The struggle for women's rights in the era of Pygmalion

By Ashley DeMattio

Photo:Suffragettes demonstrating outside a police court

Suffragettes demonstrating outside a police court

Johnny Cyprus

Photo: Illustrative image for the 'Suffragettes' page
Photo:Emmaline Pankhurst

Emmaline Pankhurst

Museum of London

Photo:An assembly of suffragettes, including Emmeline Pankhurst, in 1908

An assembly of suffragettes, including Emmeline Pankhurst, in 1908

Photo:Christabel Pankhurst

Christabel Pankhurst

Museum of London

Photo:Suffragette handing out newspapers

Suffragette handing out newspapers

Chusseau Flaviens

Photo:Emmeline Pankhurst, arrested 22 May 1914

Emmeline Pankhurst, arrested 22 May 1914

Photo:Christabel Pankhurst in Manchester

Christabel Pankhurst in Manchester

Johnny Cyprus

Photo:Annie Kenney, 1909

Annie Kenney, 1909

Photo:Annie Kenney and Christabel Pankhurst

Annie Kenney and Christabel Pankhurst

Photo: Illustrative image for the 'Suffragettes' page

Johnny Cyprus

Photo:Emily Davison

Emily Davison

Photo:A suffragette arrested in 1914

A suffragette arrested in 1914

La Bibliothèque nationale de France

Photo:The Suffragette, a newspaper edited by Christabel Pankhurst, in memory of Emily Davison. Published 13 June 1913

The Suffragette, a newspaper edited by Christabel Pankhurst, in memory of Emily Davison. Published 13 June 1913

Lordprice Collection

Photo:"The Suffragette That Knew Jiu-Jitsiu" - published in Punch, 6 July 1910

"The Suffragette That Knew Jiu-Jitsiu" - published in Punch, 6 July 1910

Arther Wallis Mills

Photo: Illustrative image for the 'Suffragettes' page

The nineteenth century was a time of social revolution. Social classes came into conflict across Europe as people realised that they were entitled to more than society was prepared to give them. The women’s movement was no different. In the late 1800’s women realized that they too deserved more; they wanted to be considered equals in society.

Middle and upper class women started making public speeches demanding Women's Suffrage - the right to vote alongside men - but as the movement progressed some women decided to become more militant. This escalated tension, as well as demonstrating their devotion to the cause. Dubbed 'Suffragettes' their revolutionary ideas encouraged many women and some men to devote themselves wholeheartedly to the cause. 

The success of the Suffragettes' movement was one that can be attributed to its leaders. A number of strong individuals organised, drove change and eventually realised their hopes of equal rights. These great minds provided the impetus the revolution needed. Among these demonstrators were Emmeline and Christabel Pankhurst, Annie Kenney, Constance Lytton, and Emily Davison. These women, along with many others across the United Kingdom, united to fight for women’s rights.

Emmeline Pankhurst

Emmeline Pankhurst (1858-1928), of Manchester, was one of the leading women’s rights activists of her time.  She led the movement that eventually allowed women to gain the right to vote.  She was married to Richard Pankhurst, who was a lawyer and a supporter of the Suffragettes.  He supported Emmeline in her revolution and together they fought against the strictures of Victorian Society.  Richard’s death in 1898 took Emmeline by surprise, but she carried on towards accomplishing her goals of suffrage. Emmeline founded the women’s franchise league, which allowed married women to vote in local elections in 1889. 

Emmeline helped found the Women’s Social and Political Union (WSPU) in 1903. This union proved to be almost too militant for its own good. Emmeline actively led this group - of newly named Suffragettes - on many protests. Many of these protests were followed by imprisonment and hunger strikes. Emmeline was arrested many times and herself participated in the strikes. Notoriously, the hunger strikes lead to force feeding of the women within the prisons.  These graphic police tactics shocked many members of the public, offended by their use in a civilised society. It was later outlawed under the Cat and Mouse Act of 1913.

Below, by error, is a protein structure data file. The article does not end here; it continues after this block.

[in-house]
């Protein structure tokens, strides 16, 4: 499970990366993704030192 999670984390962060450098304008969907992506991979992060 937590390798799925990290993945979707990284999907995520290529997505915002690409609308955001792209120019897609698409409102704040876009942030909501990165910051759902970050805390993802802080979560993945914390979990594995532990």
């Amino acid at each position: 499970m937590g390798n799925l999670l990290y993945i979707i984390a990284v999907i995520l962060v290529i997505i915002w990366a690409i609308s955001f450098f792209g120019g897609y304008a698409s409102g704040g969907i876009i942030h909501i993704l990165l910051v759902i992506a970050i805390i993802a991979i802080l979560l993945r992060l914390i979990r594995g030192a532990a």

Emmeline Pankhurst was a remarkable woman who put all of her efforts into her cause. Yet, when the Great War broke out in August 1914 she - like many Suffragettes - decided to turn her energies towards the war effort. A few years after the war women were granted the right to vote.  Emmeline had lived to see the day. She died ten years later in 1928, still fighting for women’s rights.

Christabel Pankhurst

Christabel Pankhurst (1880-1958) was the daughter of Richard and Emmeline Pankhurst.  Christabel was one of the most vociferous members of the Suffragette movement.  She was born in Manchester, where her father’s radical social views influenced her greatly.  Her surroundings and upbringing played a large part in forming her early political and social views. In 1901 she was introduced to the views of the National Union of Women’s Suffrage Society. Christabel thought that their views were intriguing, but felt that they needed to be more aggressive in their cause. Verbal arguments were not enough to promote the kind of change that Christabel wanted to pursue. 

With many influences around her, no one shaped her like her mother, Emmeline Pankhurst.  Together they were also founder members of the Women’s Social and Political Union (WSPU) in 1903.  She was arrested, with Annie Kenney, for interrupting a meeting of the Liberal Party.  The Suffragettes were imprisoned.  Christabel was arrested many times and even left the country to escape further imprisonment in 1912.  In 1906 she was awarded a law degree from Manchester University.  She then moved to London, and was named the organizing secretary of the WSPU. 

Christabel helped form the goals of the Union: it was necessary to become disruptive in order to achive lasting change. New tactics were agreed, including stone throwing, the breaking of shop windows using hammers secreted in handbags, arson and attacking politicians. Her efforts against the state were unceasing, although, like her mother, she supported the war in 1914.  After the war she continued her efforts. Today she is regarded as a model for suffrage movements all over the world. 

Annie Kenney

Annie Kenney (1879-1953) was compared by WT Stead to Joan of Arc, and Josephine Butler described her as: "A woman of refinement and of delicacy of manner and of speech. Her physique is slender, and she is intensively nervous and high strung. She vibrates like a harp string to every story of oppression."